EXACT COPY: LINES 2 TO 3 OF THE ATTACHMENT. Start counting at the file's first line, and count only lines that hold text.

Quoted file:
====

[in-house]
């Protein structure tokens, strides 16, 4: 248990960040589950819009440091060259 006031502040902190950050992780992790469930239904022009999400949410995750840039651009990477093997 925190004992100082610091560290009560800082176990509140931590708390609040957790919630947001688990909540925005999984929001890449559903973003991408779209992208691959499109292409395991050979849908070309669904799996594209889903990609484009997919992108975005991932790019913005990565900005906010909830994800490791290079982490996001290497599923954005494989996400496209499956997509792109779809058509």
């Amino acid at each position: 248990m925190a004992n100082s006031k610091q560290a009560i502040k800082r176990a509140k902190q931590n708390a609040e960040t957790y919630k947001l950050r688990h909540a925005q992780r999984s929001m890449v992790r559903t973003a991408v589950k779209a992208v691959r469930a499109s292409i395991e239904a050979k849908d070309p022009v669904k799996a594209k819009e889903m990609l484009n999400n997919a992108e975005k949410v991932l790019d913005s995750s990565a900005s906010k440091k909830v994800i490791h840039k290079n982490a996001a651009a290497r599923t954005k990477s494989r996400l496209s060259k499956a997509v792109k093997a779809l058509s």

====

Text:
């Protein structure tokens, strides 16, 4: 248990960040589950819009440091060259 006031502040902190950050992780992790469930239904022009999400949410995750840039651009990477093997 925190004992100082610091560290009560800082176990509140931590708390609040957790919630947001688990909540925005999984929001890449559903973003991408779209992208691959499109292409395991050979849908070309669904799996594209889903990609484009997919992108975005991932790019913005990565900005906010909830994800490791290079982490996001290497599923954005494989996400496209499956997509792109779809058509």
């Amino acid at each position: 248990m925190a004992n100082s006031k610091q560290a009560i502040k800082r176990a509140k902190q931590n708390a609040e960040t957790y919630k947001l950050r688990h909540a925005q992780r999984s929001m890449v992790r559903t973003a991408v589950k779209a992208v691959r469930a499109s292409i395991e239904a050979k849908d070309p022009v669904k799996a594209k819009e889903m990609l484009n999400n997919a992108e975005k949410v991932l790019d913005s995750s990565a900005s906010k440091k909830v994800i490791h840039k290079n982490a996001a651009a290497r599923t954005k990477s494989r996400l496209s060259k499956a997509v792109k093997a779809l058509s």